1. Shoppers who value added benefits and efficacy and generally gravitate toward higher-end products.
  2. Shoppers who are more cautious when it comes to spending and gravitate toward lower-tier brands.

Follow your customers’ disrupted decision loop to find opportunities for store brands with each of these shopper groups.

Promotion: Depending on where consumers are in their decision loop, advertising and claims may aim to reinforce brand loyalty, or it may need to trigger an action, such as a repeat or trial purchase.

You may even offer multiple private label brands, each with their own values and tier-based benefits. Store brands promising more than price-related value can cultivate a loyal following. Consider the three most important consumer needs at the moment: protection, connection and entertainment. Consumers are adjusting their beliefs and behaviors daily. Your promotions likewise must adapt to those changes.

Looking ahead
The magnitude of the COVID-19 crisis is unprecedented, but it will pass. The pandemic has certainly altered decision-making, but we’ve yet to see how many of these changes will stick. Once again, in times of uncertainly, get back to basics. As you reassess your marketing mix in the short and long run, think carefully about how you can use the 4Ps  to influence consumers at each point in their habitual-deliberate decision loop.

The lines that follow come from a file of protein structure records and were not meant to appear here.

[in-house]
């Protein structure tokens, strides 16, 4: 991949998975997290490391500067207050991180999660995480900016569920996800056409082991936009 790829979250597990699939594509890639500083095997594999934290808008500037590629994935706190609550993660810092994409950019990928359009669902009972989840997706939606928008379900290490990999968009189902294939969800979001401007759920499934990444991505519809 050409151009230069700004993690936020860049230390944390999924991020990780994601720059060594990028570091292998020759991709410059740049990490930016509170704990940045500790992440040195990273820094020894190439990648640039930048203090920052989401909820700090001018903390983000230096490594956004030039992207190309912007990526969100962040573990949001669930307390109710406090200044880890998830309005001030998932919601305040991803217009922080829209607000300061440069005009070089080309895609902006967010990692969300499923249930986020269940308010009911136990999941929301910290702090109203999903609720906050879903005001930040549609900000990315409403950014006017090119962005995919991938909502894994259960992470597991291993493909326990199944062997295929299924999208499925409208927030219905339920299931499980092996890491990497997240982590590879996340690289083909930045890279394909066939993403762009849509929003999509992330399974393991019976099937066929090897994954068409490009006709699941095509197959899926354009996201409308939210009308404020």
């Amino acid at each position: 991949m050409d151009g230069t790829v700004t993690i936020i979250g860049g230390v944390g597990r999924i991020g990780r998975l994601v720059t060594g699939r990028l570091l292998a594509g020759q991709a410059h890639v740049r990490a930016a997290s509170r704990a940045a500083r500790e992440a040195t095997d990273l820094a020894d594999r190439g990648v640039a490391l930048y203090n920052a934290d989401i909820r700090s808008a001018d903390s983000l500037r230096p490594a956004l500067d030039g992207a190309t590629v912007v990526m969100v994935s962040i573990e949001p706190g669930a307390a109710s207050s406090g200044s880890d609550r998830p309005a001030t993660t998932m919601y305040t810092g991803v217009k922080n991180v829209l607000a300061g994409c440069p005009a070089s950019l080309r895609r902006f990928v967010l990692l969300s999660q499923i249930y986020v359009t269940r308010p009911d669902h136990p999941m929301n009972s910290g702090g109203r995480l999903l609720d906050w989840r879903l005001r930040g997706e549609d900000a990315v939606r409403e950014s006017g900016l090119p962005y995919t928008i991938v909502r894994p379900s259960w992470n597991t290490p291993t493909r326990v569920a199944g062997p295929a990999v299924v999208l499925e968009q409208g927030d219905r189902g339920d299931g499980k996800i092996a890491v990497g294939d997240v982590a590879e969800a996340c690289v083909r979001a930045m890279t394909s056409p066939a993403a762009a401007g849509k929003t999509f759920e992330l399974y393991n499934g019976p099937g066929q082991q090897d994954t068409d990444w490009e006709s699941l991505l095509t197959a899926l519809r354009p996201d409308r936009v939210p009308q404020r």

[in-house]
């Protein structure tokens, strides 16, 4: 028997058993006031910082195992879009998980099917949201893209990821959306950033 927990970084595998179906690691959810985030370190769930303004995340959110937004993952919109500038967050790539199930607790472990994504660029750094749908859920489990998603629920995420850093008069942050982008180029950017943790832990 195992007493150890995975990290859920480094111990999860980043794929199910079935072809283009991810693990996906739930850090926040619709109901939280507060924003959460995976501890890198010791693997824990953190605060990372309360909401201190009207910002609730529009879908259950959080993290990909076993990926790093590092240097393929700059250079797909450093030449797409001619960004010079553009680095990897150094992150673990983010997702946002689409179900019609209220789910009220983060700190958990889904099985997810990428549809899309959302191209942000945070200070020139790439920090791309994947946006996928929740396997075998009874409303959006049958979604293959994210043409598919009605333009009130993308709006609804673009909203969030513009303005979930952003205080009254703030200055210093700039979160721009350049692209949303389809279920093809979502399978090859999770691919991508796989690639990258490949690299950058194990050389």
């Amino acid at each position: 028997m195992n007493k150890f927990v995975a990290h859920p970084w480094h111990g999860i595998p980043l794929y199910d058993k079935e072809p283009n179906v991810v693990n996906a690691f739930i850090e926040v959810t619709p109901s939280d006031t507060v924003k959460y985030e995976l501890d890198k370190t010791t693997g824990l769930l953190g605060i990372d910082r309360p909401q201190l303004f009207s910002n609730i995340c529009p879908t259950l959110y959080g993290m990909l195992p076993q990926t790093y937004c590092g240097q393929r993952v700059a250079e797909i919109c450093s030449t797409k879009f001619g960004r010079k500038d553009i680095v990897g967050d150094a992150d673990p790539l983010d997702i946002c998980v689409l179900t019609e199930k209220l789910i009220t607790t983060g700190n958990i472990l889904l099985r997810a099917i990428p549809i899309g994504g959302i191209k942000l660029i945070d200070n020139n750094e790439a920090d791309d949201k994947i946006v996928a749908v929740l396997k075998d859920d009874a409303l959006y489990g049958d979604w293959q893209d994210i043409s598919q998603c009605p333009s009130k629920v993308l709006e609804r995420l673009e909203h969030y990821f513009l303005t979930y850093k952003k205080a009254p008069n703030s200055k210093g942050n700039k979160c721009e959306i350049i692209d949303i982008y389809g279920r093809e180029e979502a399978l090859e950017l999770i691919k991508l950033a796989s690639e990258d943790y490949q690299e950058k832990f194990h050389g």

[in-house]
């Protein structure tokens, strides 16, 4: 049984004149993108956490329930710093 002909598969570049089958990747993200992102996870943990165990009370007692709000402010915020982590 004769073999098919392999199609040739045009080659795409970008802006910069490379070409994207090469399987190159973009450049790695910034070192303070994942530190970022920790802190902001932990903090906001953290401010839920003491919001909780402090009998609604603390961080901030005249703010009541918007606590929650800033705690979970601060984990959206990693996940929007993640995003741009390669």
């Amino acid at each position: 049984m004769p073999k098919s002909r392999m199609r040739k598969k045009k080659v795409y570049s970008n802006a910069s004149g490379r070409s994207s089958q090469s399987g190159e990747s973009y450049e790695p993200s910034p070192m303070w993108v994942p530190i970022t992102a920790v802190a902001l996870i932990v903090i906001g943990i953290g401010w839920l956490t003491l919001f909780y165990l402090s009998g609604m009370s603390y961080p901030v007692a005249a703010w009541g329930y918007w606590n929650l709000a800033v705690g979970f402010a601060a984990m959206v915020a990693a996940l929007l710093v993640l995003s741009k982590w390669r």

Krasimira Mladenova is a director at Skim, a global insights agency specializing in decision behavior. Mladenova helps clients solve challenges related to design, communications, and pricing across CPG categories.

More Blog Posts In This Series

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Sylvain Perrier of Mercatus discusses a new online pricing paradigm for grocers facing an upturn in e-commerce amid the pandemic

Private brand opportunities in food

Collette Perozzi, director of category management, private label at ADM, pinpoints food trends for store brands to consider

Managing retail leads for store brand suppliers

Brandon Leong of the popular sourcing platform RangeMe discusses ways to manage leads in a new digital and nondigital world for selling in a private brand product